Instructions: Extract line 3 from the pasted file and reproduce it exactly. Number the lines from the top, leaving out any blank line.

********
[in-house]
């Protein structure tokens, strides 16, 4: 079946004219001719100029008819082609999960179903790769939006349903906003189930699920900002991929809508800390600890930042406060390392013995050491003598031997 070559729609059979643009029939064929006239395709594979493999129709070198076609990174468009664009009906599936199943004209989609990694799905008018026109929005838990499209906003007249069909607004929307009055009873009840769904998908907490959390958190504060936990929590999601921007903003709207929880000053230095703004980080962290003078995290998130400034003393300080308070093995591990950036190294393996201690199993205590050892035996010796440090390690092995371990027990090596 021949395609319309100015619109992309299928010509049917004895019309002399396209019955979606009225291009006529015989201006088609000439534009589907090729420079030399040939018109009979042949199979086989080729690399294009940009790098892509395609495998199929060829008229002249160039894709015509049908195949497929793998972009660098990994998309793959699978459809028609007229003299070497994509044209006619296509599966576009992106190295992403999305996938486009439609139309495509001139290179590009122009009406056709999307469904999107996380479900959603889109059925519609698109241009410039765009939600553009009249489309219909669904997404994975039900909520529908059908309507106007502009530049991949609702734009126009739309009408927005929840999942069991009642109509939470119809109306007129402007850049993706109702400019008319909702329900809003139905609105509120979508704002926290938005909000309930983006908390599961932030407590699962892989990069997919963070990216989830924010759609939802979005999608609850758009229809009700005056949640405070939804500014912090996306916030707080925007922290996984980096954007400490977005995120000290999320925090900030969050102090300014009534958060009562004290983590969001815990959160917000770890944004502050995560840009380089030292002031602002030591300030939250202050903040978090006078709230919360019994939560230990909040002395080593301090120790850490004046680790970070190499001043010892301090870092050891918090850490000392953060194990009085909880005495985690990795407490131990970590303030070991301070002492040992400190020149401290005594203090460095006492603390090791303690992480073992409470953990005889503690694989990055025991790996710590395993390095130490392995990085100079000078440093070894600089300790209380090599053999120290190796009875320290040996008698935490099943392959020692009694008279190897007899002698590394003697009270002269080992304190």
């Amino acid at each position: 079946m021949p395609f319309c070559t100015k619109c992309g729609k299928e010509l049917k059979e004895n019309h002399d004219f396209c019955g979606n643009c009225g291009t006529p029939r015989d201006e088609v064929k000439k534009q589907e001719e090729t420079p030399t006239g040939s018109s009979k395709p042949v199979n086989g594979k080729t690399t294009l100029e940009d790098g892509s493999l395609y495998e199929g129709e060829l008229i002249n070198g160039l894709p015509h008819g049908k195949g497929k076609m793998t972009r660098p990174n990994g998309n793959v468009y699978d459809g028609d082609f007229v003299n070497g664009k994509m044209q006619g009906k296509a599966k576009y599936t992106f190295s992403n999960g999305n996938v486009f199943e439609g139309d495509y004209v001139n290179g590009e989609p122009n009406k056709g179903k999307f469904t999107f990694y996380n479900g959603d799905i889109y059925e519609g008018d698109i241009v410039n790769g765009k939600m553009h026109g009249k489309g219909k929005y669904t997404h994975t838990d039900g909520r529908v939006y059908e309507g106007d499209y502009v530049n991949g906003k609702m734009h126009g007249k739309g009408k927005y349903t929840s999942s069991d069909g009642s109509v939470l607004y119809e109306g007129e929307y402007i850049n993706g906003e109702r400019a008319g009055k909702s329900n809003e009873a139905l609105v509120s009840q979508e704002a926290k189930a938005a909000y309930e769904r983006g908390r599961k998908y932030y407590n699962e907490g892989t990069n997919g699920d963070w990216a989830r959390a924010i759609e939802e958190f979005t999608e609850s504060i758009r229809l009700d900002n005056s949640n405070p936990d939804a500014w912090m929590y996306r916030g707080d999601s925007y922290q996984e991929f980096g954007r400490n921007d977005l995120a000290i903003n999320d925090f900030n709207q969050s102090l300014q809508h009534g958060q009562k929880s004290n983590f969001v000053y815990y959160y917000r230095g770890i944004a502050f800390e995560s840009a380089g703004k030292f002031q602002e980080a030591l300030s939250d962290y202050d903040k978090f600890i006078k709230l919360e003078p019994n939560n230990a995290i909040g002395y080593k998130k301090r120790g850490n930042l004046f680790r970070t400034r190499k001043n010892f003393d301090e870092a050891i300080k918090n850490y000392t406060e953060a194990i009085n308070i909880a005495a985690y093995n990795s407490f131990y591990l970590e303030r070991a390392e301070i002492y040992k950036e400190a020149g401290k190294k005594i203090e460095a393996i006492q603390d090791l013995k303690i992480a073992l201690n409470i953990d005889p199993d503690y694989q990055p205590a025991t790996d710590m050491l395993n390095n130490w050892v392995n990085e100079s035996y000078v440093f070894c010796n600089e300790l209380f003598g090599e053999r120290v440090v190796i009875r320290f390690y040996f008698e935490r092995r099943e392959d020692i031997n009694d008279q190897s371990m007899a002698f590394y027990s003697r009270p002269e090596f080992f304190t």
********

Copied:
């Amino acid at each position: 079946m021949p395609f319309c070559t100015k619109c992309g729609k299928e010509l049917k059979e004895n019309h002399d004219f396209c019955g979606n643009c009225g291009t006529p029939r015989d201006e088609v064929k000439k534009q589907e001719e090729t420079p030399t006239g040939s018109s009979k395709p042949v199979n086989g594979k080729t690399t294009l100029e940009d790098g892509s493999l395609y495998e199929g129709e060829l008229i002249n070198g160039l894709p015509h008819g049908k195949g497929k076609m793998t972009r660098p990174n990994g998309n793959v468009y699978d459809g028609d082609f007229v003299n070497g664009k994509m044209q006619g009906k296509a599966k576009y599936t992106f190295s992403n999960g999305n996938v486009f199943e439609g139309d495509y004209v001139n290179g590009e989609p122009n009406k056709g179903k999307f469904t999107f990694y996380n479900g959603d799905i889109y059925e519609g008018d698109i241009v410039n790769g765009k939600m553009h026109g009249k489309g219909k929005y669904t997404h994975t838990d039900g909520r529908v939006y059908e309507g106007d499209y502009v530049n991949g906003k609702m734009h126009g007249k739309g009408k927005y349903t929840s999942s069991d069909g009642s109509v939470l607004y119809e109306g007129e929307y402007i850049n993706g906003e109702r400019a008319g009055k909702s329900n809003e009873a139905l609105v509120s009840q979508e704002a926290k189930a938005a909000y309930e769904r983006g908390r599961k998908y932030y407590n699962e907490g892989t990069n997919g699920d963070w990216a989830r959390a924010i759609e939802e958190f979005t999608e609850s504060i758009r229809l009700d900002n005056s949640n405070p936990d939804a500014w912090m929590y996306r916030g707080d999601s925007y922290q996984e991929f980096g954007r400490n921007d977005l995120a000290i903003n999320d925090f900030n709207q969050s102090l300014q809508h009534g958060q009562k929880s004290n983590f969001v000053y815990y959160y917000r230095g770890i944004a502050f800390e995560s840009a380089g703004k030292f002031q602002e980080a030591l300030s939250d962290y202050d903040k978090f600890i006078k709230l919360e003078p019994n939560n230990a995290i909040g002395y080593k998130k301090r120790g850490n930042l004046f680790r970070t400034r190499k001043n010892f003393d301090e870092a050891i300080k918090n850490y000392t406060e953060a194990i009085n308070i909880a005495a985690y093995n990795s407490f131990y591990l970590e303030r070991a390392e301070i002492y040992k950036e400190a020149g401290k190294k005594i203090e460095a393996i006492q603390d090791l013995k303690i992480a073992l201690n409470i953990d005889p199993d503690y694989q990055p205590a025991t790996d710590m050491l395993n390095n130490w050892v392995n990085e100079s035996y000078v440093f070894c010796n600089e300790l209380f003598g090599e053999r120290v440090v190796i009875r320290f390690y040996f008698e935490r092995r099943e392959d020692i031997n009694d008279q190897s371990m007899a002698f590394y027990s003697r009270p002269e090596f080992f304190t």